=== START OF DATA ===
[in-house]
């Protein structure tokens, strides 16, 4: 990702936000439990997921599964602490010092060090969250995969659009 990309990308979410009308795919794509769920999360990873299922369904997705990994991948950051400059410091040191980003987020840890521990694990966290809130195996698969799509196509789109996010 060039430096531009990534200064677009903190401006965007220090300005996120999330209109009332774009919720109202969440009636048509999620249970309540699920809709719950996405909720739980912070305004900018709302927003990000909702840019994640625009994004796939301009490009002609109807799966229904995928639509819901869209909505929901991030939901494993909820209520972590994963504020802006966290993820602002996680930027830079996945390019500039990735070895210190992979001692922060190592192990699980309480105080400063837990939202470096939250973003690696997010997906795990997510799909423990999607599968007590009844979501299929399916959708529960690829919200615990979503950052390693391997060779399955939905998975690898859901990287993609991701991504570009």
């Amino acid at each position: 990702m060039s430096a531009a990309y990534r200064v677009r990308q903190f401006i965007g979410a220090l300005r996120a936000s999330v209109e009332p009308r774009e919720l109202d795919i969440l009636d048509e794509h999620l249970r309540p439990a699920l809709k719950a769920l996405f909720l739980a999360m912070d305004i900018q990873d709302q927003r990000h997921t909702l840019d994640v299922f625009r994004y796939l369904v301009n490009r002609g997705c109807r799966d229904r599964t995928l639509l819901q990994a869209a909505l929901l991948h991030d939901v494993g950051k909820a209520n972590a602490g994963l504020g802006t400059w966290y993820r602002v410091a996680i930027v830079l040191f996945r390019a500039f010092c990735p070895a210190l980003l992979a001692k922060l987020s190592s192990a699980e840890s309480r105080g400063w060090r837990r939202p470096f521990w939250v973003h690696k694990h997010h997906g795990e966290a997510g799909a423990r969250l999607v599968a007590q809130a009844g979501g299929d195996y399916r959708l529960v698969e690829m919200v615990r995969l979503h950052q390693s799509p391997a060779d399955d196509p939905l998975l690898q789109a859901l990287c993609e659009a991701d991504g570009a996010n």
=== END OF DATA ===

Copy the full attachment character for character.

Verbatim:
[in-house]
């Protein structure tokens, strides 16, 4: 990702936000439990997921599964602490010092060090969250995969659009 990309990308979410009308795919794509769920999360990873299922369904997705990994991948950051400059410091040191980003987020840890521990694990966290809130195996698969799509196509789109996010 060039430096531009990534200064677009903190401006965007220090300005996120999330209109009332774009919720109202969440009636048509999620249970309540699920809709719950996405909720739980912070305004900018709302927003990000909702840019994640625009994004796939301009490009002609109807799966229904995928639509819901869209909505929901991030939901494993909820209520972590994963504020802006966290993820602002996680930027830079996945390019500039990735070895210190992979001692922060190592192990699980309480105080400063837990939202470096939250973003690696997010997906795990997510799909423990999607599968007590009844979501299929399916959708529960690829919200615990979503950052390693391997060779399955939905998975690898859901990287993609991701991504570009």
């Amino acid at each position: 990702m060039s430096a531009a990309y990534r200064v677009r990308q903190f401006i965007g979410a220090l300005r996120a936000s999330v209109e009332p009308r774009e919720l109202d795919i969440l009636d048509e794509h999620l249970r309540p439990a699920l809709k719950a769920l996405f909720l739980a999360m912070d305004i900018q990873d709302q927003r990000h997921t909702l840019d994640v299922f625009r994004y796939l369904v301009n490009r002609g997705c109807r799966d229904r599964t995928l639509l819901q990994a869209a909505l929901l991948h991030d939901v494993g950051k909820a209520n972590a602490g994963l504020g802006t400059w966290y993820r602002v410091a996680i930027v830079l040191f996945r390019a500039f010092c990735p070895a210190l980003l992979a001692k922060l987020s190592s192990a699980e840890s309480r105080g400063w060090r837990r939202p470096f521990w939250v973003h690696k694990h997010h997906g795990e966290a997510g799909a423990r969250l999607v599968a007590q809130a009844g979501g299929d195996y399916r959708l529960v698969e690829m919200v615990r995969l979503h950052q390693s799509p391997a060779d399955d196509p939905l998975l690898q789109a859901l990287c993609e659009a991701d991504g570009a996010n």